At Kampung Mongkos in Serian District, Sarawak, 12 families are running a homestay programme that offers visitors an excellent opportunity to experience authentic Bidayuh culture, warmth and hospitality.
The homestay programme is under the Tourism and Heritage Ministry.
Kampung Mongkos has two of the very few surviving Bidayuh longhouses in Sarawak. The village has existed for over a hundred years and is located near Sungai Mongkos.
The original residents of the village came from Kampung Terbat several miles down the road. Due to the shortage of farming land, two of the leaders by the name of Gandai and Orang Kaya Tulob and around 150 villagers decided to look for a resettlement area.
They found the place near Sungai Mongkos and set about building a longhouse and open up land for farming. They began with 20 households and one longhouse, and now the village has two longhouses with a total of 34 doors (24 doors and 10 doors).
When it was time to take down the old longhouse in 1959, the people replaced it with two longhouses. They made sure the traditional design was retained.
It is said that Mongkos was named after the plant lungkos (Bidayuh for wild ginger). One day, a merchant visited Orang Kaya Tulob. He was served with white rice flavoured with ginger cooked in a bamboo stem. He asked about the ingredients in the food but because the word lungkos was strange to him he could not pronounce it properly. It is said that he kept on saying mungkos.
But that did not prevent him from suggesting that the village should be renamed Mungkos. Perhaps out of politeness, Orang Kaya Tulob agreed, but in any case his dog’s name happened to be Mukos. Coincidence?
Today, some houses in the village are modern while others are traditional. Kampung Mongkos Homestay Programme was declared open in 2006 by Serian MP Datuk Richard Riot Jaem after having been in operation since 2004 with 12 operators.
“Since 2004, 50 people had taken the programme’s basic course, but only 12 passed, and now only those 12 people are allowed to run their homestays,” said the chairman, Siti Sedon.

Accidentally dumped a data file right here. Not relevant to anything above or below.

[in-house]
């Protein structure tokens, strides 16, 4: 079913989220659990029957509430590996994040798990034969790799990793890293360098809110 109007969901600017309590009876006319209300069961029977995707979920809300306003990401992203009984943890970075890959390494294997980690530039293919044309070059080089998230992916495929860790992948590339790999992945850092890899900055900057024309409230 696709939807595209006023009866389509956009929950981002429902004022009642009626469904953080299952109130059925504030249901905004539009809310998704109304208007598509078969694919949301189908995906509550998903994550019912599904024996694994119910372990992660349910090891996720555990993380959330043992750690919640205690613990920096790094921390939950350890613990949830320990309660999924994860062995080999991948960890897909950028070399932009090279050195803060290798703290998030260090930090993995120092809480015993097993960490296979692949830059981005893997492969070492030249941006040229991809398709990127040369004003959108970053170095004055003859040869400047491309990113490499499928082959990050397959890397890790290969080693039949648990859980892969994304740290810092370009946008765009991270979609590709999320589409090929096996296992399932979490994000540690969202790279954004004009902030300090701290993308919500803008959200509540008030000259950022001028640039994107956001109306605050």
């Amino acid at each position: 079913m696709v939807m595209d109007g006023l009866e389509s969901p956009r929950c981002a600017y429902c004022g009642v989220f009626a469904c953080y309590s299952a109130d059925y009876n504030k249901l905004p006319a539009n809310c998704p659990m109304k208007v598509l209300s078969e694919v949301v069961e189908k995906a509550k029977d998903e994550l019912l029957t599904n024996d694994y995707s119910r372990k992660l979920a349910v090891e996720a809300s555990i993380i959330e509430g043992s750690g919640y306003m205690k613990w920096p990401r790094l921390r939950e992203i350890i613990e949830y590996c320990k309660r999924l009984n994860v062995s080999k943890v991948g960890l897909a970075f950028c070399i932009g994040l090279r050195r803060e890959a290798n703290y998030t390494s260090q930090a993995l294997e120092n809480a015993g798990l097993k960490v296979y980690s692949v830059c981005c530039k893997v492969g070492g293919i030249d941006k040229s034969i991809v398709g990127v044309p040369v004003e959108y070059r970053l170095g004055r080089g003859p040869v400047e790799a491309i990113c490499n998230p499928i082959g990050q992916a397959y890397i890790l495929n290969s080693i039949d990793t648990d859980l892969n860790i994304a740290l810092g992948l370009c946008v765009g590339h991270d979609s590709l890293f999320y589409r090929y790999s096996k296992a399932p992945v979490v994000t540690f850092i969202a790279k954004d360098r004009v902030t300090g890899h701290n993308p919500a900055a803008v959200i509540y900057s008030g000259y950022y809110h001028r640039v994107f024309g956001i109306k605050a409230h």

A one-night package costs only RM60 per person for a room and three meals per day. As for the activities during a stay, they are usually discussed with the operators.
Siti said an allocation of RM5,000 had been distributed to each operator for refurbishing the toilets and bathrooms.
“This upgrading of facilities is aimed at attracting more people,” said Siti, adding that accommodation and related facilities are fullboard.
The rooms are clean with fans, common bathroom and toilet, and other basic amenities.
On arrival visitors are welcomed with a ceremony. First they are greeted with drum music called “bidumbak”. A white hen’s egg is used to chase away evil spirits and visitors are then entertained with ‘langi pingadap’ (a traditional welcoming dance).
Another dance called “Pak Dino” and “Dayang Diki” may also be presented. In this dance dolls are used to tell a story about a married couple. Because marriage between siblings is taboo for the Bidayuh, the couple was cursed and they turned into monkeys.
To end the ceremony on a lighter and more festive note, the welcoming ceremony would end with a “belangi” dance in which the visitors are encouraged to take part. Before this dance begins, male visitors are given ‘sabok’ (men’s sarong).
There are a number of attractions at Kampung Mongkos. One is Silungkung Waterfall (literally spiral waterfall) because it sort of looks like a coiled dragon or snake. Beyond the fall is Silungkung Cave which is inhabited by bats.
Then there is Bukit Kapal. Legend has it that this “bukit” (hill) comprises a woman and her daughter as well as a Bugis boat that turned into stone after being cursed for insulting a crab.
For the less intrepid or those less inclined towards strenuous physical activities, they can watch or join the women making baskets, bead items, woodcarving and many other types of handicraft.
Visitors can also learn the traditional method of processing padi. For simple fun, visitors can play the pangkak (top spinning contests), a traditional game usually played after the harvesting season.
Siti said many students from abroad and from local universities had come for Kampung Mongkos Homestay.
“There was a group of 20 students from the United Kingdom. In June, 100 university students from West Malaysia will come,” she said.
The distance from Kuching to the village is 103km. It takes roughly 90 minutes by road to cover the distance. The population of Kampung Mongkos is 1,095 people, most of whom are farmers, especially the older generations.
Some of the younger people are government servants and the rest are private sector employees. Padi cultivation and farming are the main agricultural activities of the villagers. Among the crops they plant are oil palm, padi, pepper, rubber trees, and miscellaneous fruits such as rambutan, mango, banana, jackfruit and durian.
Kampung Mongkos has sundry shops, a school, church, public toilets and a football field. Due to the close proximity of Kampung Mongkos to the Indonesian border, the Sarawak state government has allowed the Indonesians to sell their products in the area around the village.
For more information regarding the programme, contact Siti Sedon at 013-576 4003 or visit their website http://mongkoshomestay.bravehost.com – By Reen Reira